Acetohydroxamic acid (By mouth)
Acetohydroxamic Acid (a-seet-oh-hye-drox-AM-ik AS-id)
Used to prevent kidney stones. Is used in combination with an antibiotic medicine when you have urinary tract infection.
There may be other brand names for this medicine.
When This Medicine Should Not Be Used
You should not use this medicine if you have ever had an allergic reaction to acetohydroxamic acid, or if you have kidney disease. You should not use this medicine if you are pregnant or plan to become pregnant during your treatment.
How to Use This Medicine
- Your doctor will tell you how much of this medicine to use and how often. Do not use more medicine or use it more often than your doctor tells you to.
- This medicine comes with patient instructions. Read and follow these instructions carefully. Ask your doctor or pharmacist if you have any questions.
- It is best to take this medicine on an empty stomach.
If a dose is missed:
- This medicine needs to be given on a fixed schedule. If you miss a dose or forget to use your medicine, call your doctor or pharmacist for instructions.
How to Store and Dispose of This Medicine
- Store the medicine in a closed container at room temperature, away from heat, moisture, and direct light.
- Ask your pharmacist, doctor, or health caregiver about the best way to dispose of any outdated medicine or medicine no longer needed.
- Keep all medicine away from children and never share your medicine with anyone.
Drugs and Foods to Avoid
Ask your doctor or pharmacist before using any other medicine, including over-the-counter medicines, vitamins, and herbal products.
- Tell your doctor if you are using any vitamin or mineral supplements, especially those that contain iron.
- Do not drink alcohol while you are using this medicine. Drinking alcohol while you are using this medicine might cause your skin to become flushed (redness, warmth, and tingling). Call your doctor if the reaction lasts longer than 30 minutes, or if the symptoms are severe.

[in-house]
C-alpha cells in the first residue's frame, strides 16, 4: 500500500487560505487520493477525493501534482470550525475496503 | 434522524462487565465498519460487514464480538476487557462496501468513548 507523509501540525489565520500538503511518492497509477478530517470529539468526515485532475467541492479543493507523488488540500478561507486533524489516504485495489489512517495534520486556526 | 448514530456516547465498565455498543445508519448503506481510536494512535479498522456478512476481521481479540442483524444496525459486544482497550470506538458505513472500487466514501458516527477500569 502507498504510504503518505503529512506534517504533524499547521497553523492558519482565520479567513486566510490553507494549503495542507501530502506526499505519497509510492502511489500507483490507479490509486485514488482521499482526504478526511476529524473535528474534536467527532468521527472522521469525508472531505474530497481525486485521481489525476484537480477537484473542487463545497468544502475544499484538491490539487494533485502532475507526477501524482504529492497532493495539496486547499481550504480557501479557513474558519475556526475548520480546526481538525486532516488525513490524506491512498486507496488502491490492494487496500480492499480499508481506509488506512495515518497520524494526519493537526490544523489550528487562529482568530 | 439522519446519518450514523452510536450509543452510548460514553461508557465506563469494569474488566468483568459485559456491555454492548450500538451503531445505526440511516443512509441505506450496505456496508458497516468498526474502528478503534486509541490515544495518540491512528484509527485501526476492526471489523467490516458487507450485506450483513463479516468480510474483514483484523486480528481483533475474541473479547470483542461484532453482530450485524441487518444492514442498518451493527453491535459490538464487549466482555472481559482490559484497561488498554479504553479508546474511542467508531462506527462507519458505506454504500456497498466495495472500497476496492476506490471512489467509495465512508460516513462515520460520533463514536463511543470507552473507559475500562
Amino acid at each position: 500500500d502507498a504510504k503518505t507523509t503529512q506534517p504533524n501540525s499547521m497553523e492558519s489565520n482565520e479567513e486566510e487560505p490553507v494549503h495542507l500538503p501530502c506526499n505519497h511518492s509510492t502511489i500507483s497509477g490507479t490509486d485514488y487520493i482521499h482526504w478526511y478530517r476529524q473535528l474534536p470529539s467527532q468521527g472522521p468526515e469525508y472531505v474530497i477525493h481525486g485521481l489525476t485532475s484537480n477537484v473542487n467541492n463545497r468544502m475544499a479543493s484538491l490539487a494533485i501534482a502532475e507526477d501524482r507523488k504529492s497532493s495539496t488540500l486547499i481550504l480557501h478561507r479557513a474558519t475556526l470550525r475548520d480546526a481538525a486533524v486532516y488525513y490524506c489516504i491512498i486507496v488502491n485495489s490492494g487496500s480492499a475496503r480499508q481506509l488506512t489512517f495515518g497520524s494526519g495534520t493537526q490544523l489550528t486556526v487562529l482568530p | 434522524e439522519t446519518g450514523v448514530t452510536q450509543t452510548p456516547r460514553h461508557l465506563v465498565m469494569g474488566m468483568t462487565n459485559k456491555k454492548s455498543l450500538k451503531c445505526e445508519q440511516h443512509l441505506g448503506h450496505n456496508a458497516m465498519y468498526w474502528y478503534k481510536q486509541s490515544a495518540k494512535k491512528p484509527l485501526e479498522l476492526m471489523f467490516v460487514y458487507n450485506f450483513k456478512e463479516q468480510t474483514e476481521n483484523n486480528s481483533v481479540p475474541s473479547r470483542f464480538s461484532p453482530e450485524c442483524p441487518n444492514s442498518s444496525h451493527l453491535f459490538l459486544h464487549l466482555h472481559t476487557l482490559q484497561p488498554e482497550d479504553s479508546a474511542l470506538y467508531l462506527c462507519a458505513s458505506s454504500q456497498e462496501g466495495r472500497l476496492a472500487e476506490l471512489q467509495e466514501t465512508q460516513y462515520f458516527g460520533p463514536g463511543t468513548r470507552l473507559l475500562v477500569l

Warnings While Using This Medicine
- Using this medicine while you are pregnant can harm your unborn baby. Use an effective form of birth control to keep from getting pregnant. If you think you have become pregnant while using the medicine, tell your doctor right away.
- Make sure your doctor knows if you are breast feeding, or if you have a history of kidney disease, anemia, or any other problems with your blood.
- Your doctor will need to check your blood at regular visits while you are using this medicine. Be sure to keep all appointments.
Possible Side Effects While Using This Medicine
Call your doctor right away if you notice any of these side effects:
- Chest pain, shortness of breath.
- Dark urine, decrease in how much or how often you urinate.
- Fast or pounding heartbeat.
- Redness or pain in your leg.
- Unusual bleeding, bruising, or weakness.
- Yellowing of your skin or the whites of your eyes.
If you notice these less serious side effects, talk with your doctor:
- Anxiety, depression, or fatigue.
- Hair loss.
- Nausea, vomiting, or loss of appetite.
- Nervousness, or shakiness.
- Upset stomach.
- Warmth, tingling, or redness in your face, neck, arms, or upper chest.
If you notice other side effects that you think are caused by this medicine, tell your doctor
Call your doctor for medical advice about side effects. You may report side effects to FDA at 1-800-FDA-1088
- Last Reviewed on 06/12/2013
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This page was last updated: June 18, 2013